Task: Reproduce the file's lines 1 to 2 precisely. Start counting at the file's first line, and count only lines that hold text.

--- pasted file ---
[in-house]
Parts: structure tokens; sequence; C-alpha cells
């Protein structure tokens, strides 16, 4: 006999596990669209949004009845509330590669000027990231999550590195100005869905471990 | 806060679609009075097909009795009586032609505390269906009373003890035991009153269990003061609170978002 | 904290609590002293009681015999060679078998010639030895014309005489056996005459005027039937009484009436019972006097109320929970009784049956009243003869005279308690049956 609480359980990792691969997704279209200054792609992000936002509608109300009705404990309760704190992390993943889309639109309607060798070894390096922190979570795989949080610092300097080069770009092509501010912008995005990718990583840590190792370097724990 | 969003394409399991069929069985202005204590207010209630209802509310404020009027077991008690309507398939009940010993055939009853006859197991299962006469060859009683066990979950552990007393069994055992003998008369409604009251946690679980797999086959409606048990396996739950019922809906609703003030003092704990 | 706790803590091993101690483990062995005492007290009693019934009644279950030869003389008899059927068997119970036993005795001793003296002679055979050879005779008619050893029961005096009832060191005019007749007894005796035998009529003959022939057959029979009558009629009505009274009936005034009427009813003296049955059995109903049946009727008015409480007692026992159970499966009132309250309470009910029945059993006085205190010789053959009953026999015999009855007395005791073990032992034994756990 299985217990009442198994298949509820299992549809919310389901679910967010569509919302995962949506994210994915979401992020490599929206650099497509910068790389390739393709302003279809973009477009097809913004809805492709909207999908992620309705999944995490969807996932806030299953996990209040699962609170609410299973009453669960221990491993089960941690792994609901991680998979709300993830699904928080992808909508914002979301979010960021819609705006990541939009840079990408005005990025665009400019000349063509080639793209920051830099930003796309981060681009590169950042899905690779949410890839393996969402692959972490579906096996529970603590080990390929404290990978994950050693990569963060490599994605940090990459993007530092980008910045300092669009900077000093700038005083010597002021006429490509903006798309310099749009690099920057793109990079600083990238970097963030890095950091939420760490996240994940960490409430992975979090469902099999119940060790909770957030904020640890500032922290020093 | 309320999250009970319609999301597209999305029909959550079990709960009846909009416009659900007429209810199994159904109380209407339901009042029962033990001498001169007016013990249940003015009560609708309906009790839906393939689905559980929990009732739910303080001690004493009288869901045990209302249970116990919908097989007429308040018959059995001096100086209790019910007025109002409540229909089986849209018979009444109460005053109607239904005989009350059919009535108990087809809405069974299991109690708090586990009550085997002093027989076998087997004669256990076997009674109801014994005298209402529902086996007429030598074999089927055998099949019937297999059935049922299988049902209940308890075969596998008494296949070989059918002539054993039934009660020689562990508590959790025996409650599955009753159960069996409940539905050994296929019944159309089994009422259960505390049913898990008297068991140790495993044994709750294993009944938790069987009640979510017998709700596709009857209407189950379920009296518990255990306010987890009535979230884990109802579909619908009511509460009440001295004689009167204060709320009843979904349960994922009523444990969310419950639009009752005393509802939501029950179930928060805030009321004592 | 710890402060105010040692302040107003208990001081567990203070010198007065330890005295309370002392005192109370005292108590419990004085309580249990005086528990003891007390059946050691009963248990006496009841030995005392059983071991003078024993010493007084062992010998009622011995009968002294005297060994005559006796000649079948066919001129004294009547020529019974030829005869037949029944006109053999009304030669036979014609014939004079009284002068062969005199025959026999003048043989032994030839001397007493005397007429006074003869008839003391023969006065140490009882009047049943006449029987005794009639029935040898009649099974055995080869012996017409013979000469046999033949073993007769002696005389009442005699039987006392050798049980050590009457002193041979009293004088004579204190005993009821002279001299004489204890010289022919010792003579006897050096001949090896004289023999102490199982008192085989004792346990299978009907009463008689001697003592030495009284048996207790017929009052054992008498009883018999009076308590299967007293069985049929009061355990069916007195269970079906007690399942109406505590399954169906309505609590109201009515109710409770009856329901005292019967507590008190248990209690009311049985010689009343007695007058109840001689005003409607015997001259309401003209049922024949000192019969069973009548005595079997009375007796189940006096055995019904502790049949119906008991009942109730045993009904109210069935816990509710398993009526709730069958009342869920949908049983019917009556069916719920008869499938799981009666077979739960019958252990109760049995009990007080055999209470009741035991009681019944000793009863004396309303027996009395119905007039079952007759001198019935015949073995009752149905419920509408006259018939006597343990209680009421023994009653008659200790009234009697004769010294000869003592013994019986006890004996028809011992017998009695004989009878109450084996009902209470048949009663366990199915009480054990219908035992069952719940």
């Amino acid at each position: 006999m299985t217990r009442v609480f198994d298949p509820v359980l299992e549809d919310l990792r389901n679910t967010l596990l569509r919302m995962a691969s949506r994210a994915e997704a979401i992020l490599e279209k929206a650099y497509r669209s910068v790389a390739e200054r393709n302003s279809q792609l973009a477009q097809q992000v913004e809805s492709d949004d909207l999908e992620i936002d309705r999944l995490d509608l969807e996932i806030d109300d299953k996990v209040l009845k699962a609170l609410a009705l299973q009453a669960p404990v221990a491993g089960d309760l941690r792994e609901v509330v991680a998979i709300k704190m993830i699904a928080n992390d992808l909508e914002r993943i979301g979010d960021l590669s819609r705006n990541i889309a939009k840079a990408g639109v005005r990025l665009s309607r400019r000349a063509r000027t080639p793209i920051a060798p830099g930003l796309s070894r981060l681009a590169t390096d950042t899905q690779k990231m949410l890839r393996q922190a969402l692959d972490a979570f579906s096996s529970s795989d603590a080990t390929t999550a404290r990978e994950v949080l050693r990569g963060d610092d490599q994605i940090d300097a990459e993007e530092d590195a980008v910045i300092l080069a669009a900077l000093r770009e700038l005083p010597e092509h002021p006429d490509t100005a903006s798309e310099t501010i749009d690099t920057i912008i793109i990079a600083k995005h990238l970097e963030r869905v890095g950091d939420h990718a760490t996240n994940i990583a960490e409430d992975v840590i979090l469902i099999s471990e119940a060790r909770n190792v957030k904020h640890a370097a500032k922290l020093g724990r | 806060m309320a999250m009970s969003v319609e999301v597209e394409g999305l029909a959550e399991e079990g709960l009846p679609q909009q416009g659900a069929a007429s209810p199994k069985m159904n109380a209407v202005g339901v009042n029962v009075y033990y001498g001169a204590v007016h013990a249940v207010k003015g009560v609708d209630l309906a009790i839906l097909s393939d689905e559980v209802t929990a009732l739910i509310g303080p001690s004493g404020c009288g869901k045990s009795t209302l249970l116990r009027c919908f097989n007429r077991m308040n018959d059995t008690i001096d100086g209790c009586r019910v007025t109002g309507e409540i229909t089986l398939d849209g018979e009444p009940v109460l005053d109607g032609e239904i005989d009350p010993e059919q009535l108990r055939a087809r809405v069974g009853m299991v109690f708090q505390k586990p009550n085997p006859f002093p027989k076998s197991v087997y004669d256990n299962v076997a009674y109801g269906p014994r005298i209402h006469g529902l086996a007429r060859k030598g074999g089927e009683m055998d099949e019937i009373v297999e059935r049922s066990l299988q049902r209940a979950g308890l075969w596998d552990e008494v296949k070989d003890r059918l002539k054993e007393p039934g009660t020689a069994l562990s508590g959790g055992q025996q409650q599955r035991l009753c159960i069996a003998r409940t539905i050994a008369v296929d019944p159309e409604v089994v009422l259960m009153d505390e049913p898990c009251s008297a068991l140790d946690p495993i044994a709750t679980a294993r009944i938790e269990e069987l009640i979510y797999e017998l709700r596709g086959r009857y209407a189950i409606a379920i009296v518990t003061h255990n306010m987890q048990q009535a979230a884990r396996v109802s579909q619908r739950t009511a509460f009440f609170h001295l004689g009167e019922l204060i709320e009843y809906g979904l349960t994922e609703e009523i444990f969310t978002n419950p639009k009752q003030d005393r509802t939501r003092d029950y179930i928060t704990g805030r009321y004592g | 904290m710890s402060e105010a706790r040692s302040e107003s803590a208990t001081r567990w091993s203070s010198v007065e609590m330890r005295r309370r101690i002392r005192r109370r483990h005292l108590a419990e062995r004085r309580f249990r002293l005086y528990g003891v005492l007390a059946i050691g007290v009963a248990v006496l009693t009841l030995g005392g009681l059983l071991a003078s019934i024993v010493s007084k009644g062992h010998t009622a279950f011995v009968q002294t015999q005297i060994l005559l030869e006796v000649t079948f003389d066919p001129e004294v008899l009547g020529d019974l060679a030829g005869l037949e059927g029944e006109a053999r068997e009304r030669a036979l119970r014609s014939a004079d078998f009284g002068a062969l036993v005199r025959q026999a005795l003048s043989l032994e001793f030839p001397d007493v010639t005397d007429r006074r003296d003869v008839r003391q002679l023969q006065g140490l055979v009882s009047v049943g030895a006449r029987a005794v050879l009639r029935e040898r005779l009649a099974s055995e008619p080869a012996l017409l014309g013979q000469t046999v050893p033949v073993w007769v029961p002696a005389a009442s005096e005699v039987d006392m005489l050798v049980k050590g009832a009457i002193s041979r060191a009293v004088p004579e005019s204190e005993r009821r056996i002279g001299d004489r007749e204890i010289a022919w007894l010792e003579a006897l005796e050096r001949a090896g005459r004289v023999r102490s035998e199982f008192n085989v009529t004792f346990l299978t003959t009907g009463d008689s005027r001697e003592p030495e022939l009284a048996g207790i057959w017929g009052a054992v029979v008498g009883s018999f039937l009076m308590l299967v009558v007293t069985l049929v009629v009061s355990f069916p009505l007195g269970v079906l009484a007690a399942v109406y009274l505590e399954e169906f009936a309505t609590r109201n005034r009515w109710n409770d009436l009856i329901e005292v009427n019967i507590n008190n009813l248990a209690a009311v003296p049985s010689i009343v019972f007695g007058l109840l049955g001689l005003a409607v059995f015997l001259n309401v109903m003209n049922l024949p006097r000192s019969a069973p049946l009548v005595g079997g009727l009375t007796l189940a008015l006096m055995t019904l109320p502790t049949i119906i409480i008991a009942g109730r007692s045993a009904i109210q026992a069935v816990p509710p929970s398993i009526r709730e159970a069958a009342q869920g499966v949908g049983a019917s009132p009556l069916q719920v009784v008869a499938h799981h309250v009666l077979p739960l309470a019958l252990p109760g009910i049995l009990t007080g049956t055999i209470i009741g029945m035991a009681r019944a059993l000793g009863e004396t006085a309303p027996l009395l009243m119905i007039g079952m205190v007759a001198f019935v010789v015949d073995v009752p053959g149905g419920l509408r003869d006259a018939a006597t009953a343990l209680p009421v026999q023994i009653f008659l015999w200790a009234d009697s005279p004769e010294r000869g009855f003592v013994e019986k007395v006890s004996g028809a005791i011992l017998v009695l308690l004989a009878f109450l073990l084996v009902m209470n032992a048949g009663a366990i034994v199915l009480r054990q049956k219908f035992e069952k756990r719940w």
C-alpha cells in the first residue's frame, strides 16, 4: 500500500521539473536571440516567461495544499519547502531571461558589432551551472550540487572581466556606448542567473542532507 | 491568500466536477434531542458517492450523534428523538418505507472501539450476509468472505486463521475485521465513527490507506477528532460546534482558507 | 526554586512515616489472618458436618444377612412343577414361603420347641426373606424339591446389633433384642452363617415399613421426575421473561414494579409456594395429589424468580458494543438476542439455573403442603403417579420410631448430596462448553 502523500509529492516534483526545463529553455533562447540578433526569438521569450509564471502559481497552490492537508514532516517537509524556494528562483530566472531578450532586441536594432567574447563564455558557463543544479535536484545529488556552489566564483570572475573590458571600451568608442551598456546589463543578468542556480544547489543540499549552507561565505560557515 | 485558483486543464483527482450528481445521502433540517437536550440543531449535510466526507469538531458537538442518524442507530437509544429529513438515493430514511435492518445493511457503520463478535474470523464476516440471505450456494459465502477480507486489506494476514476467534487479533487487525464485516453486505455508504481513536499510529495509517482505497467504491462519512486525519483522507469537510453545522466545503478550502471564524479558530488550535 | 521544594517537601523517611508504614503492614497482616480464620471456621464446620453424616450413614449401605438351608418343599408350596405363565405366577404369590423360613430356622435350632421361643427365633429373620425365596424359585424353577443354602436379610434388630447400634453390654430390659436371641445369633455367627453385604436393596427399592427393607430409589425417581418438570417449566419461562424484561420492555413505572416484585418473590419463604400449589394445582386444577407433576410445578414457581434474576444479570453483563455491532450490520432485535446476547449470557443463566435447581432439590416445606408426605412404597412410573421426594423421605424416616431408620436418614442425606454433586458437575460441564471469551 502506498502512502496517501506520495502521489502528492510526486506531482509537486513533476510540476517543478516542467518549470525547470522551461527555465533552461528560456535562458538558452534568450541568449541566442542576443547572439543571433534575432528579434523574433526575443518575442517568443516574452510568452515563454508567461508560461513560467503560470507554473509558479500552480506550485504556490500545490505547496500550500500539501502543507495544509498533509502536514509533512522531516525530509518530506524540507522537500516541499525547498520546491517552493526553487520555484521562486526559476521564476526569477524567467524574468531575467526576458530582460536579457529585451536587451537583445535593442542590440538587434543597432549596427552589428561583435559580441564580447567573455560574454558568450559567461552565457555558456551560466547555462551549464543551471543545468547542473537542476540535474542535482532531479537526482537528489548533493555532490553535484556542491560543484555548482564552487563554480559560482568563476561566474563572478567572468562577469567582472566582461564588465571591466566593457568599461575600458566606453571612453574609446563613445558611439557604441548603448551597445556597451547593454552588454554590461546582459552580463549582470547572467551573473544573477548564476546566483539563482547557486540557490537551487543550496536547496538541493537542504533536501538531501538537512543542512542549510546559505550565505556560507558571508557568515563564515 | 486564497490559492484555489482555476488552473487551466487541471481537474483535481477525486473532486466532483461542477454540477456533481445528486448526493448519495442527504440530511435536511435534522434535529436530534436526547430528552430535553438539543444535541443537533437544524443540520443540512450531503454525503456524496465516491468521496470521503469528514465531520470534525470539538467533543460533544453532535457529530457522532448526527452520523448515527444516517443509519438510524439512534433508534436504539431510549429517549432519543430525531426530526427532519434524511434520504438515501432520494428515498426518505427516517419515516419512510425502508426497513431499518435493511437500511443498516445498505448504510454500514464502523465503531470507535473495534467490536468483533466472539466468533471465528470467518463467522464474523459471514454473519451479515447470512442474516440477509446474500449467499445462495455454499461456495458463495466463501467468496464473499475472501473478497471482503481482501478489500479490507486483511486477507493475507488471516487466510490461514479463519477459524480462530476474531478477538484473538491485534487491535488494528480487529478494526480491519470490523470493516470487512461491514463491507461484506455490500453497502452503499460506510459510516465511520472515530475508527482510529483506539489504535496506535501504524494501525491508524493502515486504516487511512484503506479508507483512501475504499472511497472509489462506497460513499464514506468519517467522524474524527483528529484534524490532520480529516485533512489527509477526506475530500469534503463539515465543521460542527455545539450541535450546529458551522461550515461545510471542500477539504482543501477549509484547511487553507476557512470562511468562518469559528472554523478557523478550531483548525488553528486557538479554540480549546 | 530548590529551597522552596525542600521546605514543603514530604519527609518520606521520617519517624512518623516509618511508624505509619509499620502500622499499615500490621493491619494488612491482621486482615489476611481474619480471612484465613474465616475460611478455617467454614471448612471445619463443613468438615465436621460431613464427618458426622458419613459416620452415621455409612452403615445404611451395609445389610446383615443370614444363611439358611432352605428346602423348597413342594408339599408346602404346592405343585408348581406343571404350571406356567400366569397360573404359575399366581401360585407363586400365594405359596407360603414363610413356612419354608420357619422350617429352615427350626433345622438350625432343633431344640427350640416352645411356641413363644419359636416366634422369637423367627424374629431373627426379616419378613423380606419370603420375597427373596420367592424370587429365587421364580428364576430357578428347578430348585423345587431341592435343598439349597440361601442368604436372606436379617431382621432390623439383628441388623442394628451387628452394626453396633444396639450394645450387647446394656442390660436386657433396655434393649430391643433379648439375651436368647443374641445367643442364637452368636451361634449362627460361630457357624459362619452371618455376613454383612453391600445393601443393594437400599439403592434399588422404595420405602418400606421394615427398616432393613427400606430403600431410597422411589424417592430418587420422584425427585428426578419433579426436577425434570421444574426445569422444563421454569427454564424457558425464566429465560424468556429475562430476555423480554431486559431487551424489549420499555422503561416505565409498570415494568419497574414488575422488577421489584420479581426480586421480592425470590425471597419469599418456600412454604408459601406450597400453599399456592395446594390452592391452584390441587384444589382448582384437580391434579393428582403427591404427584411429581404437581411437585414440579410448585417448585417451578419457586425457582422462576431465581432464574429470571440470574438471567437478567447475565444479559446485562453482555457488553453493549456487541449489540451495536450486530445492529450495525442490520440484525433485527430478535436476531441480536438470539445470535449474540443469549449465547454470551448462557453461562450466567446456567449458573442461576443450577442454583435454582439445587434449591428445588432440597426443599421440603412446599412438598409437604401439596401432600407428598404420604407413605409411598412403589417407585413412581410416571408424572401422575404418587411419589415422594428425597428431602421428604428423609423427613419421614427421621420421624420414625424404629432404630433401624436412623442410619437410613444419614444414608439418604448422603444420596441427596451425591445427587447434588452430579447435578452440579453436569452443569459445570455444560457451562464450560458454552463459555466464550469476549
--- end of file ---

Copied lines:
[in-house]
Parts: structure tokens; sequence; C-alpha cells